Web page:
Tuesday, June 30, 2009

Sing, Sing, Sing - Benny Goodman

"Sing, Sing, Sing (with a Swing)" is a 1936 song written by Louis Prima, strongly identified with the big band and swing eras. Although written by Prima, it is often most associated with Benny Goodman, who recorded it in 1937. In this video, Harry James plays a trumpet solo, Gene Krupa provides the stunning drum work, and clarinetist Benny Goodman leaves us on a high note (literally).

Another version with far superior sound quality (but no video) and three times the length:

Monday, June 29, 2009

I Must Have Left My Heart - Molly Johnson

From the 2002 album titled ANOTHER DAY

Molly Johnson is a Canadian jazz singer and songwriter. The child of a white mother and a black father, Johnson's career started in the mid-1960s when she performed in musicals. She later made history at the Toronto Downtown Jazz Festival, becoming the first Canadian female vocalist in the festival's 17-year-history to sell out a show on the main stage. She has even regaled royalty during a private command performance aboard the Royal Yacht Britannia before the Prince and late Princess of Wales, as well as having performed for Nelson Mandela and Quincy Jones.

In late 2008, Johnson released her fourth full-length album, a record of standards titled “Lucky.” In March 2009 “Lucky” took home the Juno Award for "Vocal Jazz Album of the Year".

In 2007, Miss Johnson was made an Officer of the Order of Canada.

Marc Jordan / Steve MacKinnon (Canadian songwriting team)

Molly Johnson, vocals
Mike Downes, bass
Colleen Allen, alto sax
Andrew Craig, piano
Mark McLean, drums

Tonight was black and blue
This overcoat won't do
It's falling all apart
When I left you I must have left my heart

The walls are tumbling
My feet are stumbling
I'm all alone in the dark
When I left you I must have left my heart

Must I always be lonely?
With my dreams at your doorway
Just one more empty dog day

Shall I run to your door?
And stay forever more
I don't know where to start
When I left you I must have left my heart

Sunday, June 21, 2009

Vibes man Cal Tjader

Shoshana - Vibraphonist Cal Tjader

Cal Tjader (1925 -1982) crafted a sleek and distinctive sound in the genre of Latin jazz. His cool jazz vibes atop Afro-Cuban rhythms made for a sonic signature that helped introduce the genre into a mainstream audience.

After high school in the San Francisco area and a stint in the Navy, Cal ended up at San Francisco State College, where he met up with Dave Brubeck and Paul Desmond. Tjader graduated in 1950 with a minor in music. With Brubeck, Tjader hit the big time, and he liked it. The years between 1949 and 1951 were spent with Brubeck.

Then, after a short time as leader of his own group, Cal joined George Shearing's Quintet as featured vibraphonist and percussionist. While with Shearing Cal made frequent trips to New York and began listening to the Latin New York bands of Tito Puente and Machito. When Tjader left Shearing, he formed his own group again and began a prolific recording career for Fantasy records.

Saturday, June 20, 2009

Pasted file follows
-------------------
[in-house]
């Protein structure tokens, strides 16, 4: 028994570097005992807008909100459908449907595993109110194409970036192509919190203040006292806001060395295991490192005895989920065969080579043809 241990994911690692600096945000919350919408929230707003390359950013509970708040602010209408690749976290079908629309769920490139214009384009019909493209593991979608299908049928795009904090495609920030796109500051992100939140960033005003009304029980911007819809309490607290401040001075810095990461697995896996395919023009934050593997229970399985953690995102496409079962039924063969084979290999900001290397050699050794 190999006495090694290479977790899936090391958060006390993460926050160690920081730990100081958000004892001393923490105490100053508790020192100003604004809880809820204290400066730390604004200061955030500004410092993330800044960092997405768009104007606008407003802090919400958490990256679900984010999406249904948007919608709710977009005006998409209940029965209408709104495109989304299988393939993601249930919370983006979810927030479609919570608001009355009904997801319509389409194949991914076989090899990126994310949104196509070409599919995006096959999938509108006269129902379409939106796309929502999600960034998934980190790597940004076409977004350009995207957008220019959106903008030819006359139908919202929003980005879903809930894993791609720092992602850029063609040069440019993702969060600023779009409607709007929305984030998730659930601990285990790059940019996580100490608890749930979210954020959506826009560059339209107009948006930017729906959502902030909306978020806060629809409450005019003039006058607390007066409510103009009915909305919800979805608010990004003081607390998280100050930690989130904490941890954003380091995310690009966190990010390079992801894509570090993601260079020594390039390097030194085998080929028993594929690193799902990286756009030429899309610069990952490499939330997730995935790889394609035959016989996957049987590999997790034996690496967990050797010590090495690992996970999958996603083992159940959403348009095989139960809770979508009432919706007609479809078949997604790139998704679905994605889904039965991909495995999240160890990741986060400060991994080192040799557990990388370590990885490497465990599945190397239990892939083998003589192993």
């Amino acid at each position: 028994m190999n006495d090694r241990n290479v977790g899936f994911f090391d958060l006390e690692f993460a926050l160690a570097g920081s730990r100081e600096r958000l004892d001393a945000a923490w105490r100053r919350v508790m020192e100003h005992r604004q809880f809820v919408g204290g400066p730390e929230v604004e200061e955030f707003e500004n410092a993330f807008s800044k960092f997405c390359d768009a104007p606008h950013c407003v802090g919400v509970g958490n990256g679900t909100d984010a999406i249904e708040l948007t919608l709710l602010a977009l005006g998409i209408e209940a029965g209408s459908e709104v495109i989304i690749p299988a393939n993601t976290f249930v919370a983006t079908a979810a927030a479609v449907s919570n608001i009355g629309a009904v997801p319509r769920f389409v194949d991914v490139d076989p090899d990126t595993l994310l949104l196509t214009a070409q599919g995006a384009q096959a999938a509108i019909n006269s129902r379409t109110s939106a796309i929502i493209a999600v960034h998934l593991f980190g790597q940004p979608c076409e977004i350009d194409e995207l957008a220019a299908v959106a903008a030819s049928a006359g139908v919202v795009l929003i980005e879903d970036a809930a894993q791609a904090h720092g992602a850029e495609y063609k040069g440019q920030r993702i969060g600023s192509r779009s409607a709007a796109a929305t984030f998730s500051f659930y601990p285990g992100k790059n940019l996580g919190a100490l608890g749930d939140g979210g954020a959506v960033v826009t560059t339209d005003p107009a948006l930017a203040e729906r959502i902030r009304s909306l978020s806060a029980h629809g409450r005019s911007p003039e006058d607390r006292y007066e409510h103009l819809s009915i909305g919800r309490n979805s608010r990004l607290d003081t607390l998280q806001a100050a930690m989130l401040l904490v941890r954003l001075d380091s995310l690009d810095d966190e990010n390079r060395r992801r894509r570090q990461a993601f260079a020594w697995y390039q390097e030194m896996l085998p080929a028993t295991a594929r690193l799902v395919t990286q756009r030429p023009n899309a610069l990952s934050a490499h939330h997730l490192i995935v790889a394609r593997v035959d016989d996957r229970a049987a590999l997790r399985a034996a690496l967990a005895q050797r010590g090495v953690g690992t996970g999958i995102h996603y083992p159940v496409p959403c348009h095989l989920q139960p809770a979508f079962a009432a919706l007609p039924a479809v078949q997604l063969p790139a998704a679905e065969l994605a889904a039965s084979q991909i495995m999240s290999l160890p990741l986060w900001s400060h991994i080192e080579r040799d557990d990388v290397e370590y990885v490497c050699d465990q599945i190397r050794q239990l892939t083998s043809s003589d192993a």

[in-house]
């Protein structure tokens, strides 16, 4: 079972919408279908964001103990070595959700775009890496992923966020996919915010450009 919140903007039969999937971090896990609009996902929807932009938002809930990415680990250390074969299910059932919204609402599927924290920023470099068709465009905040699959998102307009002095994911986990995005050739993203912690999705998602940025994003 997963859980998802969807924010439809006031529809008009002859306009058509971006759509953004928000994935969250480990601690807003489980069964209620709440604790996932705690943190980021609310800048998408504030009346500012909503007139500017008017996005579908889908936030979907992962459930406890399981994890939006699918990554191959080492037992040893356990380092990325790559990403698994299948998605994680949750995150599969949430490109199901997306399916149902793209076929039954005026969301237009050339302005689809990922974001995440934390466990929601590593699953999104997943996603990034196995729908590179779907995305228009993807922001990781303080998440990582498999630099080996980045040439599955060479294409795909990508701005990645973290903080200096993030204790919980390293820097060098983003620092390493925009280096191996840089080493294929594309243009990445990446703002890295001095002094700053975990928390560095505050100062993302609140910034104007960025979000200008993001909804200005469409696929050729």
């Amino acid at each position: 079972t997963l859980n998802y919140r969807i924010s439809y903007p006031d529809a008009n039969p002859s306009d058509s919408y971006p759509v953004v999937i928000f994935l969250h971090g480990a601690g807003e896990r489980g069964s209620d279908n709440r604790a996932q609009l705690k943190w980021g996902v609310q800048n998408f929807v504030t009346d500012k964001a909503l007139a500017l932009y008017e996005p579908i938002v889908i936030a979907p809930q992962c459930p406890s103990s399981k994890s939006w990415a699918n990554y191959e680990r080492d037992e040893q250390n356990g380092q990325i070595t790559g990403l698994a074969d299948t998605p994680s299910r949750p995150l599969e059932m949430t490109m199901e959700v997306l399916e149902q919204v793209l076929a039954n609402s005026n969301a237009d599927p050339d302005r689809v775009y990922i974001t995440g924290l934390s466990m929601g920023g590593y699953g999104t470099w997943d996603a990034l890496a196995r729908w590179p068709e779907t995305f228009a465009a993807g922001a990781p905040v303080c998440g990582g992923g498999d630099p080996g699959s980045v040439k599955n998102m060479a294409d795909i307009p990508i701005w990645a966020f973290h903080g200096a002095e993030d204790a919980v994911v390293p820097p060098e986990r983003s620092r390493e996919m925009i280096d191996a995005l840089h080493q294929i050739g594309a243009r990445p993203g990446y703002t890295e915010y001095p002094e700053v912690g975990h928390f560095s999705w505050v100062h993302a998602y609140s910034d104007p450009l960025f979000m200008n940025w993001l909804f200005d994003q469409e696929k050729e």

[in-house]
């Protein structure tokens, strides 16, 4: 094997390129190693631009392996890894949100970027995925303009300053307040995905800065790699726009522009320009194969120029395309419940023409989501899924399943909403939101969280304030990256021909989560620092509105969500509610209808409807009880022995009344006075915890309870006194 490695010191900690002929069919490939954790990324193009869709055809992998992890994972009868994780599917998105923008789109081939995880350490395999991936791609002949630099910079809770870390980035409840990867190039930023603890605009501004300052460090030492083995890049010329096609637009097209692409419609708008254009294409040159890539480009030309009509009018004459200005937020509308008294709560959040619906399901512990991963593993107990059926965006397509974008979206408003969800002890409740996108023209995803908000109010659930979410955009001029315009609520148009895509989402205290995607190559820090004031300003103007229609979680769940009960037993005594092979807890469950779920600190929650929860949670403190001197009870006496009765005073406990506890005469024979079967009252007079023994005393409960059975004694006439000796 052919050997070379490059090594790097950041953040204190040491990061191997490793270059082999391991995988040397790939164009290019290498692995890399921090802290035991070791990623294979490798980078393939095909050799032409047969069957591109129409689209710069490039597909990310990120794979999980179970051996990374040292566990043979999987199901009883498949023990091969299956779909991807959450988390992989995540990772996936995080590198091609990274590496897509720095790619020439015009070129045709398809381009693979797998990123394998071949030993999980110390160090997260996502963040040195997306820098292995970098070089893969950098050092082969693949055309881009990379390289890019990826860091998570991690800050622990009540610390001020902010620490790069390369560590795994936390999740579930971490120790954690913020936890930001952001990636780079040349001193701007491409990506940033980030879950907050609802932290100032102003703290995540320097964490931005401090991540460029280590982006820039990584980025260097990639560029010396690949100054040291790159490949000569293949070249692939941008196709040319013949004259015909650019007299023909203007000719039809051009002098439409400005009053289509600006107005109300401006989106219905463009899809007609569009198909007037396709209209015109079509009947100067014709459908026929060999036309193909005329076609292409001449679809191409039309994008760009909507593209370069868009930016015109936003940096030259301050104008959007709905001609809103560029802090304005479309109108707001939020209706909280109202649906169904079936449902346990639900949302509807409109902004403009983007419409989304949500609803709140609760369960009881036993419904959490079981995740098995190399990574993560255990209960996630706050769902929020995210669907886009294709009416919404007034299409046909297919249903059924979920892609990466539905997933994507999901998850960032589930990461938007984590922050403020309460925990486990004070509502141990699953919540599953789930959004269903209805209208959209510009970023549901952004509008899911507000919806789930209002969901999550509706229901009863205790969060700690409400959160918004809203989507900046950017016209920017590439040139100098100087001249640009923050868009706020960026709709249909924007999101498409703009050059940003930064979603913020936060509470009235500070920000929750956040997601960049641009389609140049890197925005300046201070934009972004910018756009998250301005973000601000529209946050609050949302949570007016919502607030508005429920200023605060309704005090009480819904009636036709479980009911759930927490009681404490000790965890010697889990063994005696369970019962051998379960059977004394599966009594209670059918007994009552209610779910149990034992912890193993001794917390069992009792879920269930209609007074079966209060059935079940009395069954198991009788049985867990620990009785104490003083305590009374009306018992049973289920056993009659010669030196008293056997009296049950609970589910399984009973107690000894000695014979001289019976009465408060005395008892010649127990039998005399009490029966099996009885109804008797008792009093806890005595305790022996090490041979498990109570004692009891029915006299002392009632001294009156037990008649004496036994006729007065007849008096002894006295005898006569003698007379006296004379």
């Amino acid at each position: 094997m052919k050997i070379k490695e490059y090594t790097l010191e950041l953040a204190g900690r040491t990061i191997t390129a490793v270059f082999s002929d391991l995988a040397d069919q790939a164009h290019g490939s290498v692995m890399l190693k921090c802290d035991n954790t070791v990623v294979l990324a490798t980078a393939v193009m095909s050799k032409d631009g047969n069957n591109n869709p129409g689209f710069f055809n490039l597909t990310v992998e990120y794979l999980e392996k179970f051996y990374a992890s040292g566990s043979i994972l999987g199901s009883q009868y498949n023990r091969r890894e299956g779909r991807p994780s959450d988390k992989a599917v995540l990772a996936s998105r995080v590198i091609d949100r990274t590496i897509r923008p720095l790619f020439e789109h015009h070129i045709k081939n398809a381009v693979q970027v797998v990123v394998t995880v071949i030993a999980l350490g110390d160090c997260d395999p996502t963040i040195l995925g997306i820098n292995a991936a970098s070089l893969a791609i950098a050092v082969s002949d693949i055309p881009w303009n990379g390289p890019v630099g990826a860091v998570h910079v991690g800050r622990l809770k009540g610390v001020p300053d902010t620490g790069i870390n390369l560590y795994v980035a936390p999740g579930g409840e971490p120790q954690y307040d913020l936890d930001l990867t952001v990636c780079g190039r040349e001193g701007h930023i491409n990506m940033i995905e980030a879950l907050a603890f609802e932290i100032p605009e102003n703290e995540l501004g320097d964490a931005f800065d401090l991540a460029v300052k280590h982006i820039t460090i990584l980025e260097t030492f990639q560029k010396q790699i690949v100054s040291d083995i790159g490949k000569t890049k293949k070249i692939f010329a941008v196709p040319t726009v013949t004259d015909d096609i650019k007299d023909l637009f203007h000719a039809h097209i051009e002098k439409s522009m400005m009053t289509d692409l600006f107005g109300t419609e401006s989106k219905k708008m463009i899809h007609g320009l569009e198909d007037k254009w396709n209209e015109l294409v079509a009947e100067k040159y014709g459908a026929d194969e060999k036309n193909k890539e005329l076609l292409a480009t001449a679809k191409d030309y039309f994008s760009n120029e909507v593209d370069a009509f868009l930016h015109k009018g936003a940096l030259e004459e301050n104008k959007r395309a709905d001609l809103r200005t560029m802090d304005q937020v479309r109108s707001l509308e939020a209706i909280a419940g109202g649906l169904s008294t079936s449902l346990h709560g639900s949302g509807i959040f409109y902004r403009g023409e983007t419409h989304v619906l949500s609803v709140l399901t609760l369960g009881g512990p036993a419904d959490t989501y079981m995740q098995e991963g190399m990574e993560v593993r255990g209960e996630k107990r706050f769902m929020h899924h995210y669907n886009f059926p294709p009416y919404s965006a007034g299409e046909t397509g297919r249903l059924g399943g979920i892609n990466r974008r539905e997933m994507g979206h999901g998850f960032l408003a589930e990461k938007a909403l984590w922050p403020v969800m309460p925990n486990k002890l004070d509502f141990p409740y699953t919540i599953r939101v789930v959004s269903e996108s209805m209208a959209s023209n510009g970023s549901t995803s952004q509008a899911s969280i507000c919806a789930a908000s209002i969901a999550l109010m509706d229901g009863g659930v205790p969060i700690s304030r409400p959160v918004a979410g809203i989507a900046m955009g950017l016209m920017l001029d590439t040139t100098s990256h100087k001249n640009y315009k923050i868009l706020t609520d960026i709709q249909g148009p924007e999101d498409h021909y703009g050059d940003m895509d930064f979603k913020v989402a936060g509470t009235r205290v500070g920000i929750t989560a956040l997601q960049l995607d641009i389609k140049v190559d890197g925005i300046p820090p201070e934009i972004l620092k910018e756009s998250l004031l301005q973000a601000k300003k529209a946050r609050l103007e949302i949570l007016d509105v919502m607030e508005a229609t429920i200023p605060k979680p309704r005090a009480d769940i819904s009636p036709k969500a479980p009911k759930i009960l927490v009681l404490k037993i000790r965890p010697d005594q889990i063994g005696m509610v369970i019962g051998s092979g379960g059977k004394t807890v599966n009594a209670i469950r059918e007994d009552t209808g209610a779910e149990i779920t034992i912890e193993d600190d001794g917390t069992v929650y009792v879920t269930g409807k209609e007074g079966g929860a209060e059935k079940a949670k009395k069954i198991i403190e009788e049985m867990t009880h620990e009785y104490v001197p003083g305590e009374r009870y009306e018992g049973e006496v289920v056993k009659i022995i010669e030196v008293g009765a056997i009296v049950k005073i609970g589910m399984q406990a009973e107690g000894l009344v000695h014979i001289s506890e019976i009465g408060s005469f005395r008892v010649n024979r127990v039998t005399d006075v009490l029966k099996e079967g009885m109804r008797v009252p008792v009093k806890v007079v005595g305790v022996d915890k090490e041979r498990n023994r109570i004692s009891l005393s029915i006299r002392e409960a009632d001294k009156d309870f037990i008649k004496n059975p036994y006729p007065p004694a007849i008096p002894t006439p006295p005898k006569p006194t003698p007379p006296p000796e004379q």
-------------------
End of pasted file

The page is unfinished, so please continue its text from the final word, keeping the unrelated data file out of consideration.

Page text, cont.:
Kenny Rankin Tribute: When Sunny Gets Blue

Jazz stylist, composer, singer and acoustic guitarist Kenny Rankin lost his life to lung cancer in Los Angeles on June 7, 2009. He was 69 years old. Mr. Rankin was particularly partial to the Beatles. He recorded a number of their songs, including “Blackbird,” “With a Little Help From My Friends” and “While My Guitar Gently Weeps.” When John Lennon and Paul McCartney were inducted into the Songwriters Hall of Fame in 1987, Mr. McCartney asked Mr. Rankin to represent them at the induction ceremony. Johnny Carson presented Rankin on “The Tonight Show” more than 20 times.

“Above all, I’m a jazz singer who likes to mess with the melody,” he told The Pittsburgh Post-Gazette in 1997. “I sing songs that touch my heart, the songs I would like to sing to someone in front of a roaring fire on a comfy couch draped in flowers.”

His soft, wispy, laid-back tenor voice never seemed to show signs of aging. He had a distinctive habit of rushing the melody and straying from the printed music as composed.

Monday, June 15, 2009

Blame It on My Youth

Keith Jarrett Trio
In this sensitive performance by pianist Keith Jarrett, the influence of Bill Evans is obvious.

This song, composed by Oscar Levant in 1934, has a remarkable lyric by Edward Heyman:

If I expected love when first we kissed, blame it on my youth.
If only just for you, I did exist, blame it on my youth.
I believed in everything, like a child of three.
You meant more than anything, all the world to me.

If you were on my mind all night and day, blame it on my youth.
If I forgot to eat, and sleep and pray, blame it on my youth.
If I cried a little bit, when first I learned the truth,
Don't blame it on my heart, blame it on my youth.

Jazz stylist, composer, singer and acoustic guitarist
Kenny Rankin lost his life to lung cancer in Los Angeles on June 7, 2009. He was 69 years old.

In the following audio clip, Kenny Rankin injects the trademarks of his laid-back vocal style: portamento and condensing the timing of a phrase (rushing notes ahead of their rhythmic placement as originally composed). Like a true jazz singer, he abandons the printed melody more often than not, adding his distinctive mark to the entire track.